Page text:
- A second point against Searle has to do with another aspect of the logic of appeals to intuition. At best, intuition reveals facts about our concepts (at worst, facts about a motley of factors such as our prejudices, ignorance, and, still worse, our lack of imagination - as when people accepted the deliverance of intuition that two straight lines cannot cross twice). So even if we were to accept Searle's appeal to intuitions as showing that homunculus heads that formally manipulate symbols do not think, what this would show is that our formal symbol-manipulation theories do not provide a sufficient condition for the application of our ordinary intentional concepts. The more interesting issue, however, is whether the homunculus head's formal symbol manipulation falls in the same scientific natural kind (see Putnam 1975a) as our intentional processes. If so, then the homunculus head does think in a reasonable scientific sense of the term - and so much the worse for the ordinary concept. Moreover, if we are very concerned with ordinary intentional concepts, we can give sufficient conditions for their application by building in ad hoc conditions designed to rule out the putative counterexamples. A first stab (inadequate, but improvable - see Putnam 1975b, p. 435; Block 1978, p. 292) would be to add the condition that in order to think, realizations of the symbol-manipulating system must not have operations mediated by entities that themselves have symbol manipulation typical of intentional systems. The ad hocness of such a condition is not an objection to it, given that what we are trying to do is "reconstruct" an everyday concept out of a scientific one; we can expect the everyday concept to be scientifically characterizable only in an unnatural way. (See Fodor's commentary on Searle, this issue.) Finally, there is good reason for thinking that the Putnam-Kripke account of the semantics of "thought" and other intentional terms is correct. If so, and if the formal symbol manipulation of the homunculus head falls in the same natural kind as our cognitive processes, then the homunculus head does think, in the ordinary sense as well as in the scientific sense of the term.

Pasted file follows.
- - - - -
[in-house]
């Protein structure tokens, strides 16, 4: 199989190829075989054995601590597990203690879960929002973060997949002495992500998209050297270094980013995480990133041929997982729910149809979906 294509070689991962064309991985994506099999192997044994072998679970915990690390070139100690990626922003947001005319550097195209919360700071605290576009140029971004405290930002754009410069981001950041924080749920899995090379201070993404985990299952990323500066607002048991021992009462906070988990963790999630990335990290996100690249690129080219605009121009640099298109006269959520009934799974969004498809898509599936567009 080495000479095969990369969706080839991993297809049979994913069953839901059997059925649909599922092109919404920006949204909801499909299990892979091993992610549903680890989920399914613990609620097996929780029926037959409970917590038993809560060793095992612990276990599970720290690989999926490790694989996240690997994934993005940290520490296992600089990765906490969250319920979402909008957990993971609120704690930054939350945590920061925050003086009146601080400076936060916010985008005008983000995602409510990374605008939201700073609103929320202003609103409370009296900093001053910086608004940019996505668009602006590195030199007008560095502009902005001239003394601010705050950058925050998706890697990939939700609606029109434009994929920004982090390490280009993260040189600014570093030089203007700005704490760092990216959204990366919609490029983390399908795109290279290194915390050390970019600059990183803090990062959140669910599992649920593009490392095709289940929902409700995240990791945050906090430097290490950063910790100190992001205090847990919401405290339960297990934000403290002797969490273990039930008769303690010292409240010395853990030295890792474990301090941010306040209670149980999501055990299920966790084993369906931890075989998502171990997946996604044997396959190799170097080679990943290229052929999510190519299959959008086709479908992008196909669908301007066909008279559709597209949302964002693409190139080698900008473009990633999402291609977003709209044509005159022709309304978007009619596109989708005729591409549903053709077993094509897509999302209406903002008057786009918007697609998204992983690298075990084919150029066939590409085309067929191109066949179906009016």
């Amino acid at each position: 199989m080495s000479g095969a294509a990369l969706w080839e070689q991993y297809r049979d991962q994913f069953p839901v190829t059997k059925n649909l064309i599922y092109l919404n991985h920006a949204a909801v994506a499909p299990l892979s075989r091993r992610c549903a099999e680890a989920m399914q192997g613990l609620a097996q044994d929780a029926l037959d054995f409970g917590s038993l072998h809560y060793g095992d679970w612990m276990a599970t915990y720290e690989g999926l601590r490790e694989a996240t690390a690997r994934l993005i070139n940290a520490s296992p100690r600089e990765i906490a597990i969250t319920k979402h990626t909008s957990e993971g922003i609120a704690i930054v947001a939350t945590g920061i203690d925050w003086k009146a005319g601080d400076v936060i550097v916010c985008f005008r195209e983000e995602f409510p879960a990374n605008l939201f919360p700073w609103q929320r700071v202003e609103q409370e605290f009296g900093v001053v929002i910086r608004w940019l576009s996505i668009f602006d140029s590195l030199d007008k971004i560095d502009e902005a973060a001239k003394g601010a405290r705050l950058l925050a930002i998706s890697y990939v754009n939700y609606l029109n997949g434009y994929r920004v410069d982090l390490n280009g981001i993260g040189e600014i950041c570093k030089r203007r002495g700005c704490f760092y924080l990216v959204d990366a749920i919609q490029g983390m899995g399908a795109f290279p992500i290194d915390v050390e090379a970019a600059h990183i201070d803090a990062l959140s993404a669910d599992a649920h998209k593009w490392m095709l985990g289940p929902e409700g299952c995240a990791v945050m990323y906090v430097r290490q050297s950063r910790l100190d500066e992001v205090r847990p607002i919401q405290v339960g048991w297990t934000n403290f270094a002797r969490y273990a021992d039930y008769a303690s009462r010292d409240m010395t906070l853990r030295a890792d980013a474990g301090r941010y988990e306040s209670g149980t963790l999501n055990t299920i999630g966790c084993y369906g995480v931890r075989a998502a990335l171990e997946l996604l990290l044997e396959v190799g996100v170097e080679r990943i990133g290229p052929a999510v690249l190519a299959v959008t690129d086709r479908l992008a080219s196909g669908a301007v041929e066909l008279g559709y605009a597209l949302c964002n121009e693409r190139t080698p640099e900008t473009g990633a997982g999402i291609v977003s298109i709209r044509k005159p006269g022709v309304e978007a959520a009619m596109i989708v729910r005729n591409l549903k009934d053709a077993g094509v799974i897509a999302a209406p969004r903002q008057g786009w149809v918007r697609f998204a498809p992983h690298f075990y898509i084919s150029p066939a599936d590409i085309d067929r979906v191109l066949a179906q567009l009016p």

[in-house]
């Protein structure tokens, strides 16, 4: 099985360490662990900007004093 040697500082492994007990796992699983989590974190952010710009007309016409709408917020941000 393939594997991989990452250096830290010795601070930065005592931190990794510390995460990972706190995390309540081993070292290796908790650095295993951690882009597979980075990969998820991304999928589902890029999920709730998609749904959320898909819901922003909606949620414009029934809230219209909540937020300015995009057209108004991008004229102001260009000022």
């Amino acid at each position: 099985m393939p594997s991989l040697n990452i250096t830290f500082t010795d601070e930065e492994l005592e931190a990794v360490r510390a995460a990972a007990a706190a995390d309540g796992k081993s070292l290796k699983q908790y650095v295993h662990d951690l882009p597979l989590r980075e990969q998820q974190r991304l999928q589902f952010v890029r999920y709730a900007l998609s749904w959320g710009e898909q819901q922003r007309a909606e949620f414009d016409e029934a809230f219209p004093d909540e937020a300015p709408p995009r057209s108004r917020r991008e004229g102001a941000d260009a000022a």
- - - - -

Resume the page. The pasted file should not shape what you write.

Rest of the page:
- The upshot of both these points is that the real crux of the debate rests on a matter that Searle does not so much as mention: what the evidence is for the formal symbol-manipulation point of view.